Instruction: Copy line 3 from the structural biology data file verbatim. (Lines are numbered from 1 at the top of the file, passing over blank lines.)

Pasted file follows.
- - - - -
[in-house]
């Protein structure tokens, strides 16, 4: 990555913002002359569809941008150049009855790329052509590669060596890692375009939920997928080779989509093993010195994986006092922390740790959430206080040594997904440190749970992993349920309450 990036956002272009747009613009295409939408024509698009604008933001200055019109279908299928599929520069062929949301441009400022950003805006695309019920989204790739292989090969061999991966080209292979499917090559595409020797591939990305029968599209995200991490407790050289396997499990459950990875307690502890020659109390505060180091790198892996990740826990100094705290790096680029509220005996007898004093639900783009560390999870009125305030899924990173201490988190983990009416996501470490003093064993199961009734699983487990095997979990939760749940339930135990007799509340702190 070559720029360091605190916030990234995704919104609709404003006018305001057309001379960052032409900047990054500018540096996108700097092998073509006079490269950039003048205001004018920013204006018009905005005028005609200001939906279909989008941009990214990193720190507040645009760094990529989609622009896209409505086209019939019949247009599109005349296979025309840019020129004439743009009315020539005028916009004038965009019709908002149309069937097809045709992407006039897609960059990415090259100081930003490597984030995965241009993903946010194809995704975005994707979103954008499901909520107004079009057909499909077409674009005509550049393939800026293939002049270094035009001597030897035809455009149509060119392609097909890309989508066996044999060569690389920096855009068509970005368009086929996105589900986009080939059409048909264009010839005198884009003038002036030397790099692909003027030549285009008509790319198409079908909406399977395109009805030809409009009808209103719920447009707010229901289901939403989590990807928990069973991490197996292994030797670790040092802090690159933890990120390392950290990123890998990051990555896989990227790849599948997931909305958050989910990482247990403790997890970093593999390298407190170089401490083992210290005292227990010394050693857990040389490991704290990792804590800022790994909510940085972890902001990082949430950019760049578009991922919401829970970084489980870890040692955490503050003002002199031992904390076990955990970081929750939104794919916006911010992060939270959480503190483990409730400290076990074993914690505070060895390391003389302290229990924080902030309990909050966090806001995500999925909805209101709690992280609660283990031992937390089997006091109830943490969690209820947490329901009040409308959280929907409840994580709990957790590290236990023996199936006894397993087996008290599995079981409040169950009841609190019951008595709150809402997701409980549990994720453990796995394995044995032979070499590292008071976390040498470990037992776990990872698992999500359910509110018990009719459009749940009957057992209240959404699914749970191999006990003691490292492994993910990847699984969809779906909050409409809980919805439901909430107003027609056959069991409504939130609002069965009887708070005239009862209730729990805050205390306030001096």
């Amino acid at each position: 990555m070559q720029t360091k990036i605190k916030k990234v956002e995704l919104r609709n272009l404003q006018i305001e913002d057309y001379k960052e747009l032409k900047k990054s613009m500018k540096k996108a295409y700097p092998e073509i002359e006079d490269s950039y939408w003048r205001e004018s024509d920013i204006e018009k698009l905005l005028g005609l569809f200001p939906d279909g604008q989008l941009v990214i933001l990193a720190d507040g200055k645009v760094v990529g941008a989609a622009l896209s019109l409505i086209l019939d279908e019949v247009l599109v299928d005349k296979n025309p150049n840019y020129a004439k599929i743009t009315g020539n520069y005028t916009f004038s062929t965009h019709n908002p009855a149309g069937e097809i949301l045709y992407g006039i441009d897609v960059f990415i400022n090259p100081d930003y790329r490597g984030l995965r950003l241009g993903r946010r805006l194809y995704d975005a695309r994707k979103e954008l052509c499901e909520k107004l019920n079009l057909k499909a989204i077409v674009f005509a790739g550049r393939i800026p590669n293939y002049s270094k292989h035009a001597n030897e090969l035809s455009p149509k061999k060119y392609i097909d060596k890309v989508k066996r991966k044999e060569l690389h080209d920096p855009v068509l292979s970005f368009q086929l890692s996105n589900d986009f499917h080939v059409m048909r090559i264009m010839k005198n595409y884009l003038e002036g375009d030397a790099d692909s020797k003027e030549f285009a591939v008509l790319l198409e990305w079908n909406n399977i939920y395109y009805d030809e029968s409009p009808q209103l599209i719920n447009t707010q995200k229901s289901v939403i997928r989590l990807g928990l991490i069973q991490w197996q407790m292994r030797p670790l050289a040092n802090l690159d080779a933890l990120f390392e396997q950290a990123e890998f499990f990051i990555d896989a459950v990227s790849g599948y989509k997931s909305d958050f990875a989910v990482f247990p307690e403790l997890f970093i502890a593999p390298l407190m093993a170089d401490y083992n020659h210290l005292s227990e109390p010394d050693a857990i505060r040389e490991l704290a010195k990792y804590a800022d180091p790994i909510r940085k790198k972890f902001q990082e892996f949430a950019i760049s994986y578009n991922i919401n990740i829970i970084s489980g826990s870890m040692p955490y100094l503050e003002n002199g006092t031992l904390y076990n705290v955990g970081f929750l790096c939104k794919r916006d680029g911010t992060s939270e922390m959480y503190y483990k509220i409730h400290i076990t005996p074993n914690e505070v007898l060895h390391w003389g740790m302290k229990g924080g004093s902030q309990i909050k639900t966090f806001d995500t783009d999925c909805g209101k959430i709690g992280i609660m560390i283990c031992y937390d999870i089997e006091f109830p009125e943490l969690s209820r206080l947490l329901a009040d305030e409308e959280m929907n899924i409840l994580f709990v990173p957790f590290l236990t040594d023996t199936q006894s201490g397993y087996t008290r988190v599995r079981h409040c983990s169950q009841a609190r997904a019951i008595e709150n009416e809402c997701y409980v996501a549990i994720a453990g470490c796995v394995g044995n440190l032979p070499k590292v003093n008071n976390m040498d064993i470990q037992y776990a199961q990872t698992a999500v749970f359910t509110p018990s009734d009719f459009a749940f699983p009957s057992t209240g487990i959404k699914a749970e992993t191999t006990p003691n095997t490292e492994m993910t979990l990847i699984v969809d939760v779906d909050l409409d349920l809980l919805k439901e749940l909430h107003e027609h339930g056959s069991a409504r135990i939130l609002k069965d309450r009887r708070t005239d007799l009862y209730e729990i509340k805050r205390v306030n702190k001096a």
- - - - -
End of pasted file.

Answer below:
């Amino acid at each position: 990555m070559q720029t360091k990036i605190k916030k990234v956002e995704l919104r609709n272009l404003q006018i305001e913002d057309y001379k960052e747009l032409k900047k990054s613009m500018k540096k996108a295409y700097p092998e073509i002359e006079d490269s950039y939408w003048r205001e004018s024509d920013i204006e018009k698009l905005l005028g005609l569809f200001p939906d279909g604008q989008l941009v990214i933001l990193a720190d507040g200055k645009v760094v990529g941008a989609a622009l896209s019109l409505i086209l019939d279908e019949v247009l599109v299928d005349k296979n025309p150049n840019y020129a004439k599929i743009t009315g020539n520069y005028t916009f004038s062929t965009h019709n908002p009855a149309g069937e097809i949301l045709y992407g006039i441009d897609v960059f990415i400022n090259p100081d930003y790329r490597g984030l995965r950003l241009g993903r946010r805006l194809y995704d975005a695309r994707k979103e954008l052509c499901e909520k107004l019920n079009l057909k499909a989204i077409v674009f005509a790739g550049r393939i800026p590669n293939y002049s270094k292989h035009a001597n030897e090969l035809s455009p149509k061999k060119y392609i097909d060596k890309v989508k066996r991966k044999e060569l690389h080209d920096p855009v068509l292979s970005f368009q086929l890692s996105n589900d986009f499917h080939v059409m048909r090559i264009m010839k005198n595409y884009l003038e002036g375009d030397a790099d692909s020797k003027e030549f285009a591939v008509l790319l198409e990305w079908n909406n399977i939920y395109y009805d030809e029968s409009p009808q209103l599209i719920n447009t707010q995200k229901s289901v939403i997928r989590l990807g928990l991490i069973q991490w197996q407790m292994r030797p670790l050289a040092n802090l690159d080779a933890l990120f390392e396997q950290a990123e890998f499990f990051i990555d896989a459950v990227s790849g599948y989509k997931s909305d958050f990875a989910v990482f247990p307690e403790l997890f970093i502890a593999p390298l407190m093993a170089d401490y083992n020659h210290l005292s227990e109390p010394d050693a857990i505060r040389e490991l704290a010195k990792y804590a800022d180091p790994i909510r940085k790198k972890f902001q990082e892996f949430a950019i760049s994986y578009n991922i919401n990740i829970i970084s489980g826990s870890m040692p955490y100094l503050e003002n002199g006092t031992l904390y076990n705290v955990g970081f929750l790096c939104k794919r916006d680029g911010t992060s939270e922390m959480y503190y483990k509220i409730h400290i076990t005996p074993n914690e505070v007898l060895h390391w003389g740790m302290k229990g924080g004093s902030q309990i909050k639900t966090f806001d995500t783009d999925c909805g209101k959430i709690g992280i609660m560390i283990c031992y937390d999870i089997e006091f109830p009125e943490l969690s209820r206080l947490l329901a009040d305030e409308e959280m929907n899924i409840l994580f709990v990173p957790f590290l236990t040594d023996t199936q006894s201490g397993y087996t008290r988190v599995r079981h409040c983990s169950q009841a609190r997904a019951i008595e709150n009416e809402c997701y409980v996501a549990i994720a453990g470490c796995v394995g044995n440190l032979p070499k590292v003093n008071n976390m040498d064993i470990q037992y776990a199961q990872t698992a999500v749970f359910t509110p018990s009734d009719f459009a749940f699983p009957s057992t209240g487990i959404k699914a749970e992993t191999t006990p003691n095997t490292e492994m993910t979990l990847i699984v969809d939760v779906d909050l409409d349920l809980l919805k439901e749940l909430h107003e027609h339930g056959s069991a409504r135990i939130l609002k069965d309450r009887r708070t005239d007799l009862y209730e729990i509340k805050r205390v306030n702190k001096a």